Several groups are working on kidney regeneration by cell-scaffold techniques [31, 32, 34–36]. Song et al. reported that perfusion with endothelial cells and neonatal kidney cells to a decellularized kidney scaffold resulted in a recellularization of the kidney scaffold . The techniques reported were good for kidney regeneration, but there remained some problems. It is unclear what the required time is for maturation of the seeded scaffolds. Also, the immuno-rejection problem should not be ignored. Stem cells are the ideal cell type for kidney regeneration. Ross et al. first reported similar research to engineer a recellularized kidney through ES cell repopulation . This report was a milestone for kidney regeneration as it provides the possibility to recellularize kidney scaffolds with stem cells, but the methods for decellularization and recellularization were obsolete. The decellularization process was complicated and the amount of perfused cells that attached to the scaffold was much fewer than with our method. Bonandrini et al. shortened the decellularization process and recellularized the kidney scaffold with ES cells. However, the time for decellularization was much longer than that of our research and the cells that attached to the scaffold did not grow well. There was no functional test for the scaffold and recellularized kidney. These results suggest that the methods for complete kidney regeneration still need improvement. Some subtle alterations may lead to successful kidney regeneration.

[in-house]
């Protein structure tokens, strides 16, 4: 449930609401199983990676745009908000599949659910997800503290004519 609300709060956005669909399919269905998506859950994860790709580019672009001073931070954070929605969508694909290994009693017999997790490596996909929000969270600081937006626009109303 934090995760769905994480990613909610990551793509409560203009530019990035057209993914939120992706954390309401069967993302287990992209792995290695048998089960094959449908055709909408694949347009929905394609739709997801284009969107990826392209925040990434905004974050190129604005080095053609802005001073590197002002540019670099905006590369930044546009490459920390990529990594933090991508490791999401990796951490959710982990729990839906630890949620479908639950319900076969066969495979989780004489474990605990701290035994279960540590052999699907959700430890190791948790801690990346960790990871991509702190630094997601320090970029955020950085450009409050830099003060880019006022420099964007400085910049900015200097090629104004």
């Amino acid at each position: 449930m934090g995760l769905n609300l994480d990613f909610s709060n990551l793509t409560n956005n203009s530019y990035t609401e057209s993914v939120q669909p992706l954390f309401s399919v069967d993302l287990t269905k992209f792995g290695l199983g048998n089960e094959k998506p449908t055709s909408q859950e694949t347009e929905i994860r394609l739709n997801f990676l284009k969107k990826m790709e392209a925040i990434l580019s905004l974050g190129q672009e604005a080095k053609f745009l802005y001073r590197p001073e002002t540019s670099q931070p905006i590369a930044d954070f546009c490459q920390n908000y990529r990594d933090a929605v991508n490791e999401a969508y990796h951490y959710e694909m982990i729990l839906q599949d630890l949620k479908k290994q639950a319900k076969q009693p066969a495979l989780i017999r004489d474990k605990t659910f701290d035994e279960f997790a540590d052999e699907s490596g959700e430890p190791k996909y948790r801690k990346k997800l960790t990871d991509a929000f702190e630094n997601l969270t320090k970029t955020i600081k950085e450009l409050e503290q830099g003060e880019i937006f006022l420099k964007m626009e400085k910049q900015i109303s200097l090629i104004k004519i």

There are some limitations to this study. First, the rodent model has, in itself, limitations of scale. We are also working on a porcine model . Second, the time for culturation of the seeded scaffolds may be too short for maturation, possibly influencing the function of the recellularized kidney. Last, the techniques for recellularization should be improved to perfection.